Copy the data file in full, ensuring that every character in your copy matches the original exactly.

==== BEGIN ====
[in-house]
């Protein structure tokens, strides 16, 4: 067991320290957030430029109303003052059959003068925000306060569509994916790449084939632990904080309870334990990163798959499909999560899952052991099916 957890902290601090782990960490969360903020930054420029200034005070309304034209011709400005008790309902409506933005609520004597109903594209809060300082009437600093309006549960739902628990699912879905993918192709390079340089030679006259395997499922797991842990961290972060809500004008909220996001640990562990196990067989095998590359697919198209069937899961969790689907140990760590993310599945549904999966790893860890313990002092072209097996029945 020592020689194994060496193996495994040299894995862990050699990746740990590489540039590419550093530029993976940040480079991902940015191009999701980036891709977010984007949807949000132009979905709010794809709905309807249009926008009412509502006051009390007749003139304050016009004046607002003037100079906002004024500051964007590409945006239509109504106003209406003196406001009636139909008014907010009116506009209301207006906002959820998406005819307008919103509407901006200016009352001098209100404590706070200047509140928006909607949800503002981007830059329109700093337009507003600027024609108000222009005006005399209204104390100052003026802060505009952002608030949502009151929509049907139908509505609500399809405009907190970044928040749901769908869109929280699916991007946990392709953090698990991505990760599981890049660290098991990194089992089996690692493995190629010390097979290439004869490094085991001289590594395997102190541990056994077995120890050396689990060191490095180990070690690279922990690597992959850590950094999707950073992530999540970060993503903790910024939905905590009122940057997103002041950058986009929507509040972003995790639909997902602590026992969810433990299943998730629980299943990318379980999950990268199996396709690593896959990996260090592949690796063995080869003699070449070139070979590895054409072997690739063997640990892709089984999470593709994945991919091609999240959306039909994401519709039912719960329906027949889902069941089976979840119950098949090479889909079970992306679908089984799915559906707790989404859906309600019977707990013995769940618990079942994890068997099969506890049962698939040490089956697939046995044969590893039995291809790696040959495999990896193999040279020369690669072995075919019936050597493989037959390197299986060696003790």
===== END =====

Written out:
[in-house]
């Protein structure tokens, strides 16, 4: 067991320290957030430029109303003052059959003068925000306060569509994916790449084939632990904080309870334990990163798959499909999560899952052991099916 957890902290601090782990960490969360903020930054420029200034005070309304034209011709400005008790309902409506933005609520004597109903594209809060300082009437600093309006549960739902628990699912879905993918192709390079340089030679006259395997499922797991842990961290972060809500004008909220996001640990562990196990067989095998590359697919198209069937899961969790689907140990760590993310599945549904999966790893860890313990002092072209097996029945 020592020689194994060496193996495994040299894995862990050699990746740990590489540039590419550093530029993976940040480079991902940015191009999701980036891709977010984007949807949000132009979905709010794809709905309807249009926008009412509502006051009390007749003139304050016009004046607002003037100079906002004024500051964007590409945006239509109504106003209406003196406001009636139909008014907010009116506009209301207006906002959820998406005819307008919103509407901006200016009352001098209100404590706070200047509140928006909607949800503002981007830059329109700093337009507003600027024609108000222009005006005399209204104390100052003026802060505009952002608030949502009151929509049907139908509505609500399809405009907190970044928040749901769908869109929280699916991007946990392709953090698990991505990760599981890049660290098991990194089992089996690692493995190629010390097979290439004869490094085991001289590594395997102190541990056994077995120890050396689990060191490095180990070690690279922990690597992959850590950094999707950073992530999540970060993503903790910024939905905590009122940057997103002041950058986009929507509040972003995790639909997902602590026992969810433990299943998730629980299943990318379980999950990268199996396709690593896959990996260090592949690796063995080869003699070449070139070979590895054409072997690739063997640990892709089984999470593709994945991919091609999240959306039909994401519709039912719960329906027949889902069941089976979840119950098949090479889909079970992306679908089984799915559906707790989404859906309600019977707990013995769940618990079942994890068997099969506890049962698939040490089956697939046995044969590893039995291809790696040959495999990896193999040279020369690669072995075919019936050597493989037959390197299986060696003790």